Shame, Post-Psychotic Trauma, and Compassion-Focused Therapy


Research from the U.K. explores the role of shame in relation to psychosis and mental illness, and makes recommendations regarding its assessment and the use of Compassion Focused Therapy regarding its assessment and treatment.

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Kermit Cole
Kermit Cole, MFT, founding editor of Mad in America, works in Santa Fe, New Mexico as a couples and family therapist. Inspired by Open Dialogue, he works as part of a team and consults with couples and families that have members identified as patients. His work in residential treatment — largely with severely traumatized and/or "psychotic" clients — led to an appreciation of the power and beauty of systemic philosophy and practice, as the alternative to the prevailing focus on individual pathology. A former film-maker, he has undergraduate and master's degrees in psychology from Harvard University, as well as an MFT degree from the Council for Relationships in Philadelphia. He is a doctoral candidate with the Taos Institute and the Free University of Brussels. You can reach him at [email protected].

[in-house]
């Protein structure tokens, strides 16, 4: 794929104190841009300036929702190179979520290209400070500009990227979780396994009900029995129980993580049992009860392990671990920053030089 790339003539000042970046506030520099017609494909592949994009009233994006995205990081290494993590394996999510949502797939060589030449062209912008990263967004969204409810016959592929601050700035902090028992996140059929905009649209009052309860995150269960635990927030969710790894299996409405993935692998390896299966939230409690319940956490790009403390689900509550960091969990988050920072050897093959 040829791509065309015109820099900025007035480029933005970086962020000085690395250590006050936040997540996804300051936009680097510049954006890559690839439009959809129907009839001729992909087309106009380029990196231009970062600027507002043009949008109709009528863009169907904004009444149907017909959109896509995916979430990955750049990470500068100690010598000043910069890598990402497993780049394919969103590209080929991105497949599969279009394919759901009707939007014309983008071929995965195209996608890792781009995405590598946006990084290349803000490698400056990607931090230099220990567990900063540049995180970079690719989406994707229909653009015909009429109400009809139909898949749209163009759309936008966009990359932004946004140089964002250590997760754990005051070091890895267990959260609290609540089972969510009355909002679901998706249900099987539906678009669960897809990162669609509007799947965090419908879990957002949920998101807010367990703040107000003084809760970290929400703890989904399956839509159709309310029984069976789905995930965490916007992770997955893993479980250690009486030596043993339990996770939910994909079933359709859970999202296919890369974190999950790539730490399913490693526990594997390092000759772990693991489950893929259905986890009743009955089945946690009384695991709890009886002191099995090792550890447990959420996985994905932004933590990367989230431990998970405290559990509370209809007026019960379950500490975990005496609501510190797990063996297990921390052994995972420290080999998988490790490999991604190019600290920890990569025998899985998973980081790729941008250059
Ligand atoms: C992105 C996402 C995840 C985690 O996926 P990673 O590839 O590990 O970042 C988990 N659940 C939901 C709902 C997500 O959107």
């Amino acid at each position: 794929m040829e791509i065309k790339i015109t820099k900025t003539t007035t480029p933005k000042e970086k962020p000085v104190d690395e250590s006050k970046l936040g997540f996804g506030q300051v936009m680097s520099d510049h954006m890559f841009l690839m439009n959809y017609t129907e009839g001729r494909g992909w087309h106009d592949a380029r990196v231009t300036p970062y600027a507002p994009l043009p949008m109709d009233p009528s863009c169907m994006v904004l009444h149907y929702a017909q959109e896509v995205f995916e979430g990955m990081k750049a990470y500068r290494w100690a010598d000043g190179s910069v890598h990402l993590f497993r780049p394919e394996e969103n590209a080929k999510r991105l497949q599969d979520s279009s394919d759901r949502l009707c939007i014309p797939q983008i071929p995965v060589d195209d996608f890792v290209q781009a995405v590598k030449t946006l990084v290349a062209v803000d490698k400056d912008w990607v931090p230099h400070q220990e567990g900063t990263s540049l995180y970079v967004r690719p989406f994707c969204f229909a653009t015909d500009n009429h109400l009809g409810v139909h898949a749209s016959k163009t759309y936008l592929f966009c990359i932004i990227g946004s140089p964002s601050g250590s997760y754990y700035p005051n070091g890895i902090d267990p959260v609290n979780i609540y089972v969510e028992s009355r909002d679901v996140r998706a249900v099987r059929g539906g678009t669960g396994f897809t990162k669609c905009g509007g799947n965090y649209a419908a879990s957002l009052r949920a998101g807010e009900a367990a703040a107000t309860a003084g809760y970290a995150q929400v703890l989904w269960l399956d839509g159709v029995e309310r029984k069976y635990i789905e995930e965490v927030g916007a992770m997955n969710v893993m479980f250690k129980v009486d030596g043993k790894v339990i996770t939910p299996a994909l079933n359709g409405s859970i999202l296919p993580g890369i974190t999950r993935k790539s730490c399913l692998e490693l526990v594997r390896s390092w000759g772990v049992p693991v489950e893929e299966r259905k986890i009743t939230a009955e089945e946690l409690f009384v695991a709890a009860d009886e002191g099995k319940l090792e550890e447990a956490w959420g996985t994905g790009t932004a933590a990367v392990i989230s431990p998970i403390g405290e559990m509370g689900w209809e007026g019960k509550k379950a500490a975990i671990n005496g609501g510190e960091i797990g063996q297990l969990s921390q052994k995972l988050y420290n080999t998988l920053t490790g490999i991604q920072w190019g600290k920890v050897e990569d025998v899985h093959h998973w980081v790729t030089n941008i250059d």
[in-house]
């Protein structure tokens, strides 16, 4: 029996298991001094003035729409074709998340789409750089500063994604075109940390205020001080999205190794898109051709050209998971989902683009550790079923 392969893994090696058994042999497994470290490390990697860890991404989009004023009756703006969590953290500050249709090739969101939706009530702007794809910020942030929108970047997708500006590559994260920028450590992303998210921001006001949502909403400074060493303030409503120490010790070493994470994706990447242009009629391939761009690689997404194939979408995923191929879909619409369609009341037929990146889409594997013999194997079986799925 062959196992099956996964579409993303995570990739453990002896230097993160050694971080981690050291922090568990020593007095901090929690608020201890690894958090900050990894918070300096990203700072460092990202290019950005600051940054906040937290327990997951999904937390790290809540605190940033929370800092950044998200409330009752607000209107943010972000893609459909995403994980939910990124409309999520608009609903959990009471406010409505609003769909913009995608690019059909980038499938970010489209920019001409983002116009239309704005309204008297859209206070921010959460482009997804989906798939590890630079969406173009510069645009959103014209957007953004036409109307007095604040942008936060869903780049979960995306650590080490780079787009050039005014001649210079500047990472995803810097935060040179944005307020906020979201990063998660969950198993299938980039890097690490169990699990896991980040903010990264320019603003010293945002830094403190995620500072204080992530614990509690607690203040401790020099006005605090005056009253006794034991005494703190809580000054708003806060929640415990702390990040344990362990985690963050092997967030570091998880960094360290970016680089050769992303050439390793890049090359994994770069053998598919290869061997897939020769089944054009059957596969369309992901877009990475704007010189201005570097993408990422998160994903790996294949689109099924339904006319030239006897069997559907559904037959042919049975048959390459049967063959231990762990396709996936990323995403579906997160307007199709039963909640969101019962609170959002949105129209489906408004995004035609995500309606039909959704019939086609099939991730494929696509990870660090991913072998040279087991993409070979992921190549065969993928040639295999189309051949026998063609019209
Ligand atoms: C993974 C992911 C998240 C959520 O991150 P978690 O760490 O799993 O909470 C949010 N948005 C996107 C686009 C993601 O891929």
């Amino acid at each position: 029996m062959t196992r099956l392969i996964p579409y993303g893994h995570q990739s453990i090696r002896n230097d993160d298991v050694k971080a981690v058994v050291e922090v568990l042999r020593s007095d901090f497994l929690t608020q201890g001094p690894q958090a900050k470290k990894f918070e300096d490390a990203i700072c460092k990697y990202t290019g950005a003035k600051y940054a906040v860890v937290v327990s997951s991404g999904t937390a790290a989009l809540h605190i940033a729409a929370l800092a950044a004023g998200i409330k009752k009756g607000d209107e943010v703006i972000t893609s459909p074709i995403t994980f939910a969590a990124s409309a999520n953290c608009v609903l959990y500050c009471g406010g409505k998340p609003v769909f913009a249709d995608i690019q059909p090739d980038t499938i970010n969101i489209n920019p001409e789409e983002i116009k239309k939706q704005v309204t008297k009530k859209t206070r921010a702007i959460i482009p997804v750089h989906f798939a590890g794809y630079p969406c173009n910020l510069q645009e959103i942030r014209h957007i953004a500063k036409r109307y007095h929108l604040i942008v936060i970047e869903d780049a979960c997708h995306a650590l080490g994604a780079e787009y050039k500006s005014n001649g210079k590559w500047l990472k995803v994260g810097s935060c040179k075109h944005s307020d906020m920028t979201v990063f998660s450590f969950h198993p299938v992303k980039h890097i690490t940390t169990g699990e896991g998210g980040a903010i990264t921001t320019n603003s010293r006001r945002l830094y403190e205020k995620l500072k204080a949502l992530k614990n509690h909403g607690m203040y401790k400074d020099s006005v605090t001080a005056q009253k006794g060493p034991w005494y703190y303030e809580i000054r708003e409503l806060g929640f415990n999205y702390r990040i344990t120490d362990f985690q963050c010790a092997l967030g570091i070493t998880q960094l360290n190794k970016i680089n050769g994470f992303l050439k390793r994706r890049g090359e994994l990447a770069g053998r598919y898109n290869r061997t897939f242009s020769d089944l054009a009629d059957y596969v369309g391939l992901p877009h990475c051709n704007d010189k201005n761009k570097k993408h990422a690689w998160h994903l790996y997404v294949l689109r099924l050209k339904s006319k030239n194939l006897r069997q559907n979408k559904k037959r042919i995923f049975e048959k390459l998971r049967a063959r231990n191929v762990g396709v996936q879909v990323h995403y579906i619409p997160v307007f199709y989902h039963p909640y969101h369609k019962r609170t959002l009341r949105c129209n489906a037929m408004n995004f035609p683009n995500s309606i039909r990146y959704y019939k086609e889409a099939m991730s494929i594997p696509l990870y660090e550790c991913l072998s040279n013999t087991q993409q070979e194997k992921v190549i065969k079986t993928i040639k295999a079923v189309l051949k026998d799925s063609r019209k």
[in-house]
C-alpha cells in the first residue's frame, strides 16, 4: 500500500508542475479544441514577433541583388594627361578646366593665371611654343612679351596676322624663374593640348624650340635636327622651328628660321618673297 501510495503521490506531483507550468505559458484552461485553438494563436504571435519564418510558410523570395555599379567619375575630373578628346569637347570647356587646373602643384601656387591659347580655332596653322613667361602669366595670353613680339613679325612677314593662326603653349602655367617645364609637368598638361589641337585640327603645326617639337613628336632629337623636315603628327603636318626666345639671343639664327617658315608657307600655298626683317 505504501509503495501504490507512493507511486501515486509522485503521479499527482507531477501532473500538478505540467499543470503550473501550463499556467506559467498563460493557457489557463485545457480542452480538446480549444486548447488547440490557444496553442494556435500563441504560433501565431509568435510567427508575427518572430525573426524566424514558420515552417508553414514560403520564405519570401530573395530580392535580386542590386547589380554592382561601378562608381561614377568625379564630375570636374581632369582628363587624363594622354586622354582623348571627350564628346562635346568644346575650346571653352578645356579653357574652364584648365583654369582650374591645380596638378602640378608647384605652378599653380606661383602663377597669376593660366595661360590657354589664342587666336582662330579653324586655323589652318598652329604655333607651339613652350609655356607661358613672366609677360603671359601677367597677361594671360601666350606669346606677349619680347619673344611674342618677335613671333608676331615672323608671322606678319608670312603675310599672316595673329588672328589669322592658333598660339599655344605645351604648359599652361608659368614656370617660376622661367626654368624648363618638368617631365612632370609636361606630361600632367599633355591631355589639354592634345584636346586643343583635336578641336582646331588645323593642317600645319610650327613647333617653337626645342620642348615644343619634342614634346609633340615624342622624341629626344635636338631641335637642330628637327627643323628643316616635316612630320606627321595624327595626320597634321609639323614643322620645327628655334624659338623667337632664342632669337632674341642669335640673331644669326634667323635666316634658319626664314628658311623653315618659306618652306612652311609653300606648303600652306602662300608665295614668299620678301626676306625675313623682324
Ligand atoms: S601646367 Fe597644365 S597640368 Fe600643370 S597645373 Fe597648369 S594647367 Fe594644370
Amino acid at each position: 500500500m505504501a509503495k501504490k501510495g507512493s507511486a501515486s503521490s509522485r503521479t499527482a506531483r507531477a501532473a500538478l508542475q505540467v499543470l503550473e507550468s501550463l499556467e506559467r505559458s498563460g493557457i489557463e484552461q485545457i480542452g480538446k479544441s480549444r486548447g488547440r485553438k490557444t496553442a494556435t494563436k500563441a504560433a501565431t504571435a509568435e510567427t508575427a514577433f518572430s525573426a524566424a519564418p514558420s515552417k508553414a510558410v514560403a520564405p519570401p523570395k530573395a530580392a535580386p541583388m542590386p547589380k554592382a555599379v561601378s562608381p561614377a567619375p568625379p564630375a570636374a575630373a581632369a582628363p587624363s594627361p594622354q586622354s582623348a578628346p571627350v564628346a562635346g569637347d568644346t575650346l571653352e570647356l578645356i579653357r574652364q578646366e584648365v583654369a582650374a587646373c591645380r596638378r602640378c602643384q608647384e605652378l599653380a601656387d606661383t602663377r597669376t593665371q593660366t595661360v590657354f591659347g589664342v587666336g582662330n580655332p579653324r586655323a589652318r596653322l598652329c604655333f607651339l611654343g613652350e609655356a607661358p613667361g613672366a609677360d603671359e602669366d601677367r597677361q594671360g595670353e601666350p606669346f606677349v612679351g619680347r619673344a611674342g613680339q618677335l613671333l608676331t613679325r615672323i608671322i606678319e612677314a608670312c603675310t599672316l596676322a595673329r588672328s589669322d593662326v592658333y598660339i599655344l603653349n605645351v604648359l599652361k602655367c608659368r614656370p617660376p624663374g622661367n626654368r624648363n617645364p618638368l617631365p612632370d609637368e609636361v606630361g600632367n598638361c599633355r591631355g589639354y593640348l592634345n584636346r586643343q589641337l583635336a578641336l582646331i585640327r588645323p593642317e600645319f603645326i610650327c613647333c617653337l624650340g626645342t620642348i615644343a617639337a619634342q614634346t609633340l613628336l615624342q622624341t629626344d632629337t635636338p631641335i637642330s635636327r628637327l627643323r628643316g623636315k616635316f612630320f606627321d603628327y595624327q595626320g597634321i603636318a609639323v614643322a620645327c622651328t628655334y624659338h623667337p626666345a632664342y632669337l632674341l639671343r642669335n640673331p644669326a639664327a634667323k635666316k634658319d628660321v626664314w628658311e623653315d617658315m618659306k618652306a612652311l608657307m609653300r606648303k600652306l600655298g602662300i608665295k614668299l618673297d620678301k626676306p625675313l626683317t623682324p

1. At this point I’m not too interested in reading abstracts outside of MIA, but I love surfing the headlines and intros you write, Kermit. It is my lived experience as a bipolar for 12 years that shame was a huge part of my illness. I appreciate the attention linked to this Adam-and-Eve-old concept.

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